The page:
In the first two power articles we set the scene for why clean power matters in audio, and then reviewed Audioquest’s Jitterbug FMJ (see here & here). The latter was surprisingly effective in certain circumstances; well worth £40 and a Best Buy award.

The Jitterbug works on the data and power signals in USB outputs. We’re now going to focus on the noise on mains circuits, which derives from two sources. Firstly other devices on the same ring mains circuit and beyond such as fridges and laptops that pollute the signal. Secondly from phones, WiFi and the like generating Radio Frequency interference (RFI) that mains cables pick up. The former is differential noise, the latter common-mode noise. Both vary depending on numerous factors; the age of your wiring, the ‘dirtiness’ of other devices, the strength of your home WiFi etc. Even the time of day can make a difference.

Getting sniffy

Enter mains ‘sniffers’, devices that seek out noise on your home’s electrical wiring. Just plug them into a socket to see how much noise is present. Each works slightly differently. I used a Mains Noise Analyser from Isotek, which gives a colour-coded readout. Green means 0-200 parts of noise per thousand, which is acceptable. Amber is 200-400, getting high. Anything over 400 is red and baaaaad. The analyser also has a speaker on the back;  the louder / more annoying it sounds the worse things are.


Using it around my home gave varied results but I found noise in most areas. Focusing in on the two wall-sockets I use for audio showed that: –

  • Noise levels were fine in the morning (50-100) but got worse around lunchtime (200-250), I’m guessing when neighbours were using more kettles etc (noise doesn’t just come from within your home). The higher numbers acted as the baseline for the results below.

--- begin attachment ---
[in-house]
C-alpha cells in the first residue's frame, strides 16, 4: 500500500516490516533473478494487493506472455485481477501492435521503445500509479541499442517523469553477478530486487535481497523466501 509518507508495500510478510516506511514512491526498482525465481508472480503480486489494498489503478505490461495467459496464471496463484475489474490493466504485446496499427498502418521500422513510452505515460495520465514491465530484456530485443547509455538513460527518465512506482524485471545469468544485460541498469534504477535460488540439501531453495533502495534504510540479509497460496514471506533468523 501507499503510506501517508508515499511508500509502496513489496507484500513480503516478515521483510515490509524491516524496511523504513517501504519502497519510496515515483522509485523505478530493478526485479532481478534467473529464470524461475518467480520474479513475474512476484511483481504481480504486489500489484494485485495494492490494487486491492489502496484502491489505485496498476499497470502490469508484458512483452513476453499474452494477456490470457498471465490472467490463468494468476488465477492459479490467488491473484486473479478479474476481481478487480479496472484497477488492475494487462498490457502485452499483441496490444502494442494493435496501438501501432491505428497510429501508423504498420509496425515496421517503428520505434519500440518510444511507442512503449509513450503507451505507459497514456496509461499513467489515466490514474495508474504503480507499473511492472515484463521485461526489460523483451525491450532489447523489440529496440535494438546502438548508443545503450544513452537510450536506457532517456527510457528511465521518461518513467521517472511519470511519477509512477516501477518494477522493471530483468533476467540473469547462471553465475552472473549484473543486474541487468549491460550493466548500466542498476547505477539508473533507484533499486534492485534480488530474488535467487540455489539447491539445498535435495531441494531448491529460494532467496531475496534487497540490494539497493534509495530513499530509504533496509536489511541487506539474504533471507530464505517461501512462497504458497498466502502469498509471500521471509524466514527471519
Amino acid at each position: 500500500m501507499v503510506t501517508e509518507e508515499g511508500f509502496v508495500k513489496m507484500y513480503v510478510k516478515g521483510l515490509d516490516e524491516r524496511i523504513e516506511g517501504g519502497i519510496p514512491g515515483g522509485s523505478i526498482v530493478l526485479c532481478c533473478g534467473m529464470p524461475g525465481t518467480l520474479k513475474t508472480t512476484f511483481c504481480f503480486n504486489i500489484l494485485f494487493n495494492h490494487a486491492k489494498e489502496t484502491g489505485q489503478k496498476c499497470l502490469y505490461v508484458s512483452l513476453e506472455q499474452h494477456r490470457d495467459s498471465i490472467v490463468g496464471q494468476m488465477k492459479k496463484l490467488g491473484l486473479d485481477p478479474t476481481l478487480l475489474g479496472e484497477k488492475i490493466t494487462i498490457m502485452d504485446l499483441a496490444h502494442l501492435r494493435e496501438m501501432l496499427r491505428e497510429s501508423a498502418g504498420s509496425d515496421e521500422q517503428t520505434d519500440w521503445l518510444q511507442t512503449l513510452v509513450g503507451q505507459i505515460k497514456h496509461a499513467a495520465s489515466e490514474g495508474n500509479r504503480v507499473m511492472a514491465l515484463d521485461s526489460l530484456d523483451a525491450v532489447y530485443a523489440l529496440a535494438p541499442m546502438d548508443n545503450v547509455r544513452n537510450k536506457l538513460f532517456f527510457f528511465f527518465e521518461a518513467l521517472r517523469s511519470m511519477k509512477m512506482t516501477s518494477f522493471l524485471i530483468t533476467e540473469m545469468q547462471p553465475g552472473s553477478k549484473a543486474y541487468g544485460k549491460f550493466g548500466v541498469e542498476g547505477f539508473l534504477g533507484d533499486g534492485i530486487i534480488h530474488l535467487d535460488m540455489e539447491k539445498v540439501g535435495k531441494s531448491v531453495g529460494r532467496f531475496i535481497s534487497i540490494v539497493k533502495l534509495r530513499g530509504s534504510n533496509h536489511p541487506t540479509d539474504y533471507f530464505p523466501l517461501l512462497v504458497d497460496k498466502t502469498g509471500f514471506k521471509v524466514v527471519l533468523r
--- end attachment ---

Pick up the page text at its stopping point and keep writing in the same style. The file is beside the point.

• Adding an inexpensive off-the-shelf mains extension block into the mix, plugged into the same wall sockets, made things worse. Noise was now in the 250-300 range, depending which of the ten sockets I plugged the Mains Analyser into.
  • That was with nothing else plugged into the extension block. I figured plugging my laptop power supply into it (without it being connected to the actual laptop) would make things worse as laptop power supplies are notoriously noisy. Nope, the reading reduced significantly from 250-300 down to 50-100. I can only assume the power supply was acting as some sort of noise sink.
  • Sanity was restored when I also plugged the power supply into the laptop though, with noise shooting up to between 500 and 550. Clearly the laptop itself was adding a lot of differential noise. 
  • Finally – spoiler alert for the next article – when I swapped out the bog standard extension block for an audiophile one the situation improved considerably. Both Audioquest’s Niagara 1200 and Isotek’s V5 Polaris registered zero noise on their filtered sockets (two of the Niagara’s aren’t filtered, for reasons we’ll cover in the next article). 

So the results varied depending on the circumstances. A second generic mains sniffer confirmed the gist of them though; my mains carried a fair bit of noise and would benefit from attention. Onto action……

EVO3 IsoPlug

First up was the EVO3 IsoPlug, which works in a similar fashion to the Audioquest Jitterbug, sinking noise that would otherwise be detrimental. The IsoPlug works on the mains though, in parallel with other devices (the Jitterbug works in series, your device plugged directly into it). 

Isotek suggests using several IsoPlugs around the house to address multiple sources of noise. Technically valid maybe but at £115 a pop it would quickly get expensive. I stuck with just the one, plugged into the socket adjacent to the one used for audio. Did it make a difference?

The mains sniffer said a big yes, the noise reading reducing significantly in all scenarios. And sonically the IsoPlug did tidy the sound up slightly.